Seed oils are ultra processed and pro-inflammatory foods that are linked to heart disease and other chronic conditions. The science is becoming clearer every day, yet many physicians and seemingly reputable sources still suggest that seed oils are healthy? So do seed oils make you sick…or not?
After posting a REEL on Instagram on the dangers of seed oils, a cardiologist commented that it was the “dumbest thing he has heard” and went on to say that “…science clearly states that seed oils actually reduce cardiovascular mortality and improve health.”
Comments like this highlight why people are losing trust in each other. Insulting comments don’t champion the quest for open dialogue and pursuit of truth. Also, restating something generic like: “The science says,” doesn’t say much. We are always open to dialogue and debate, but with compassion and curiosity, not with animosity and aggression.
So do seed oils make you sick? Let’s pause and consider why this cardiologist and some of his colleagues still think that seed oils are “heart healthy.”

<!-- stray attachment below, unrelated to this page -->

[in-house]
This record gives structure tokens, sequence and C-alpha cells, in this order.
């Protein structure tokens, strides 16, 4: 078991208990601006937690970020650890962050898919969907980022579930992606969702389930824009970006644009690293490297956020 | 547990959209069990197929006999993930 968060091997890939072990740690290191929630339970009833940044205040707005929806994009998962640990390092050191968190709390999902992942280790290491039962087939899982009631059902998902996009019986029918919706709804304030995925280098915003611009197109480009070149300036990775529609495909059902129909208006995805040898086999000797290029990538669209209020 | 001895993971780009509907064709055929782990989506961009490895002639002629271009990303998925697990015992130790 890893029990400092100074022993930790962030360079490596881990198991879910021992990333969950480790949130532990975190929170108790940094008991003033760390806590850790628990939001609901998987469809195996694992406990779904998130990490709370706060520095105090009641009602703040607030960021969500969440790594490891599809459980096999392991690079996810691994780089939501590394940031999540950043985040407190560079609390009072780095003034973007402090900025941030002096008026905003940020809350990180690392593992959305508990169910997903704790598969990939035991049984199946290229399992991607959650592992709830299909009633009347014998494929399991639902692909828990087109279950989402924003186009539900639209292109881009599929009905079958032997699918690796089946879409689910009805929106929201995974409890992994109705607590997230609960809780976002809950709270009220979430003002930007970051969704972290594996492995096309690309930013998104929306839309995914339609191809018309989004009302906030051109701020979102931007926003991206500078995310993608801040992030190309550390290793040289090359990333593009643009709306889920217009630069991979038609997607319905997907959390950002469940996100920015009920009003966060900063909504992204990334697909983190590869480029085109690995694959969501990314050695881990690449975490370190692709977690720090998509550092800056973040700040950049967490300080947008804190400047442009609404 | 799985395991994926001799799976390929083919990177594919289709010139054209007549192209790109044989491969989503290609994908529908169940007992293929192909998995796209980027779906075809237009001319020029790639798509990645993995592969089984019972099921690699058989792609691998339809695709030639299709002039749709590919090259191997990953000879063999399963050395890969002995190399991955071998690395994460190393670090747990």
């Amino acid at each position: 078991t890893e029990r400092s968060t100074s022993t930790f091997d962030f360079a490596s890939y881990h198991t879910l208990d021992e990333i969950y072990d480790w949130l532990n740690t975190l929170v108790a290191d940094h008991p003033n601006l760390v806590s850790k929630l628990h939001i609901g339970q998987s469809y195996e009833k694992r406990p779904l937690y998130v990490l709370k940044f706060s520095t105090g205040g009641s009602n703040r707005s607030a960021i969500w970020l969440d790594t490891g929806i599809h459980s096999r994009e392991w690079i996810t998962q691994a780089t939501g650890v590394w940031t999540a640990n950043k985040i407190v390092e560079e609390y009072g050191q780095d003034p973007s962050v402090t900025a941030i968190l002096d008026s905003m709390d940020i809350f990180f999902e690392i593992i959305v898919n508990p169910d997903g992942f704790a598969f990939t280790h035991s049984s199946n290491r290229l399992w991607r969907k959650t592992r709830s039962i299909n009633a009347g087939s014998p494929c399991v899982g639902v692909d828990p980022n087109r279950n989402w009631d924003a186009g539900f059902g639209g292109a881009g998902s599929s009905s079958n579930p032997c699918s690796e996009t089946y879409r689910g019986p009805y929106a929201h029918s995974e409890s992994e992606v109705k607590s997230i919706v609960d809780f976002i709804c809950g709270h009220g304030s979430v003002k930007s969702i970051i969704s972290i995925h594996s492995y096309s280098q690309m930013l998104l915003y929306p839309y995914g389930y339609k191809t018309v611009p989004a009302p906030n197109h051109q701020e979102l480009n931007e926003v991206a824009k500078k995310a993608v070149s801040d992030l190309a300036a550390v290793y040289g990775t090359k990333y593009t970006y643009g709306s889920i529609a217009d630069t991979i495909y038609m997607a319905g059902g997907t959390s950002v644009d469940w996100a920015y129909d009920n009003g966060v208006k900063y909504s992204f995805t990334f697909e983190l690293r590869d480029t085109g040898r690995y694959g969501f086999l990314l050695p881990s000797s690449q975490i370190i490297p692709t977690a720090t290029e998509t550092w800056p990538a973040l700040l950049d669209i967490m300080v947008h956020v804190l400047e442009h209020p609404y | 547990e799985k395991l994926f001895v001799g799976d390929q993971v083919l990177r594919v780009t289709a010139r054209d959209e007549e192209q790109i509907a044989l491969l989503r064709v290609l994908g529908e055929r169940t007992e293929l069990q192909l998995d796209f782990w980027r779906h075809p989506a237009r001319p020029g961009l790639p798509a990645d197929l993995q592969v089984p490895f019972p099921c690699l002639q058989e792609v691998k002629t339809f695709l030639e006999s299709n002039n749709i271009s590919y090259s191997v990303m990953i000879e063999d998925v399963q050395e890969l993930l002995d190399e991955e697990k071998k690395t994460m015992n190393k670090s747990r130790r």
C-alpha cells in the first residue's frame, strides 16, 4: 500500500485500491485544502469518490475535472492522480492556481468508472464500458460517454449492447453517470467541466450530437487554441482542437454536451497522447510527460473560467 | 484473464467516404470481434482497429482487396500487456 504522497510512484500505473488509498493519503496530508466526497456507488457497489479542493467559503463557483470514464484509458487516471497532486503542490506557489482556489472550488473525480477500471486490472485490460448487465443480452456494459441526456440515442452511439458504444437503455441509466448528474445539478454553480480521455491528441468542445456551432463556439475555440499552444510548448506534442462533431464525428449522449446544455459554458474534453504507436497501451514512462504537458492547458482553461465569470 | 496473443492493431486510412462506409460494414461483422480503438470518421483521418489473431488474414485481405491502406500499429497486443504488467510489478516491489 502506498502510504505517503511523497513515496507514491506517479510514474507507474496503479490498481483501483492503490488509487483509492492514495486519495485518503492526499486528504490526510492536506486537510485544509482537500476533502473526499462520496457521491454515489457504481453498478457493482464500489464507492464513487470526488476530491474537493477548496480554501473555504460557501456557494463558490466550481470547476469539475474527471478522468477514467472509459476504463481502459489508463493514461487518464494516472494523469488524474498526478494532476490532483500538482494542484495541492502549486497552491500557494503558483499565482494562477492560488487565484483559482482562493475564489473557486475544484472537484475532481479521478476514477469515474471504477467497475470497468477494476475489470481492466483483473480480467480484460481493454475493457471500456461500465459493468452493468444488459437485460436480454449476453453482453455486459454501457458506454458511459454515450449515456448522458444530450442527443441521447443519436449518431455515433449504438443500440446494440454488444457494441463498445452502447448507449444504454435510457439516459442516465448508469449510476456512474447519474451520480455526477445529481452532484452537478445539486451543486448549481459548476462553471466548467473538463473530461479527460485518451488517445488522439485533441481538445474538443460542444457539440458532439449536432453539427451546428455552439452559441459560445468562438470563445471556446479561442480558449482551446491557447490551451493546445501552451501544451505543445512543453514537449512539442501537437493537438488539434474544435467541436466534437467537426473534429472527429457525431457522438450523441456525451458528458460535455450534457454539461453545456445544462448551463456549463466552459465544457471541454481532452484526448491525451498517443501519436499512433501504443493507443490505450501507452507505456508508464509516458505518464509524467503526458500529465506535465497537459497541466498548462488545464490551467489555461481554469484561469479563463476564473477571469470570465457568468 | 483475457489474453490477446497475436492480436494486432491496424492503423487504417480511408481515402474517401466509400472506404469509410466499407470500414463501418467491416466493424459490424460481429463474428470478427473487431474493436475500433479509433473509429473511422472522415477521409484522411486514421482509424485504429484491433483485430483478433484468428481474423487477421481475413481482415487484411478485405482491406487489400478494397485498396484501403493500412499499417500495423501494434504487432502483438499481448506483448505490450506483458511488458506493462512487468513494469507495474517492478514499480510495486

Science is an ongoing inquiry. It’s constantly evolving and discovering new things. Science also needs context. Research studies are carried out in specific environments that can’t always be translated out into the rest of the world. The world is complicated, and health in particular is very complicated. It’s important to consider the strengths and weaknesses of the studies we rely on to make health decisions.
We encourage our community to challenge the assertion of authority, even our own. We’re just like many of you: learning every day while trying to do best by our families and loved ones. We all want to live with more energy, vitality, peace, and happiness.
We are dedicated to presenting the best possible information, and we are always open to dialogue and questions. When new data arises, we reconsider. Rest assured that if we’re incorrect or if our information is outdated, we’ll be the first to admit, “we are wrong!”
In this case, we still hold our stance that seed oils pose a serious danger to our health and there are plenty of reasons to avoid them.